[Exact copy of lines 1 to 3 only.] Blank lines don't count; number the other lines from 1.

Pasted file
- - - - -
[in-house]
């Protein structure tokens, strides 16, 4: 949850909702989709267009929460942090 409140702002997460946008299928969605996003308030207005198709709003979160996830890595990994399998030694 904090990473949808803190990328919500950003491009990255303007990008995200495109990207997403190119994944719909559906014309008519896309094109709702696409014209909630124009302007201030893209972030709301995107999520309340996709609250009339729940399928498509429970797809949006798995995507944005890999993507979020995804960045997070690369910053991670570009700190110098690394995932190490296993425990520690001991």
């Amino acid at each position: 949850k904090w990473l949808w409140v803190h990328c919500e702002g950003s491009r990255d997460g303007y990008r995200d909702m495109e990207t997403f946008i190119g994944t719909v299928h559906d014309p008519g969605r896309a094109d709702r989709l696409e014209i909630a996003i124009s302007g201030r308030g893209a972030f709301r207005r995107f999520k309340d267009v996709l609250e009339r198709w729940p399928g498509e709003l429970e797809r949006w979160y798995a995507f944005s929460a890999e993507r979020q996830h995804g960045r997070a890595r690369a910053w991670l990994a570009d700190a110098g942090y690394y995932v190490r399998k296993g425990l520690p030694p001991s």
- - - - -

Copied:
[in-house]
């Protein structure tokens, strides 16, 4: 949850909702989709267009929460942090 409140702002997460946008299928969605996003308030207005198709709003979160996830890595990994399998030694 904090990473949808803190990328919500950003491009990255303007990008995200495109990207997403190119994944719909559906014309008519896309094109709702696409014209909630124009302007201030893209972030709301995107999520309340996709609250009339729940399928498509429970797809949006798995995507944005890999993507979020995804960045997070690369910053991670570009700190110098690394995932190490296993425990520690001991």
């Amino acid at each position: 949850k904090w990473l949808w409140v803190h990328c919500e702002g950003s491009r990255d997460g303007y990008r995200d909702m495109e990207t997403f946008i190119g994944t719909v299928h559906d014309p008519g969605r896309a094109d709702r989709l696409e014209i909630a996003i124009s302007g201030r308030g893209a972030f709301r207005r995107f999520k309340d267009v996709l609250e009339r198709w729940p399928g498509e709003l429970e797809r949006w979160y798995a995507f944005s929460a890999e993507r979020q996830h995804g960045r997070a890595r690369a910053w991670l990994a570009d700190a110098g942090y690394y995932v190490r399998k296993g425990l520690p030694p001991s």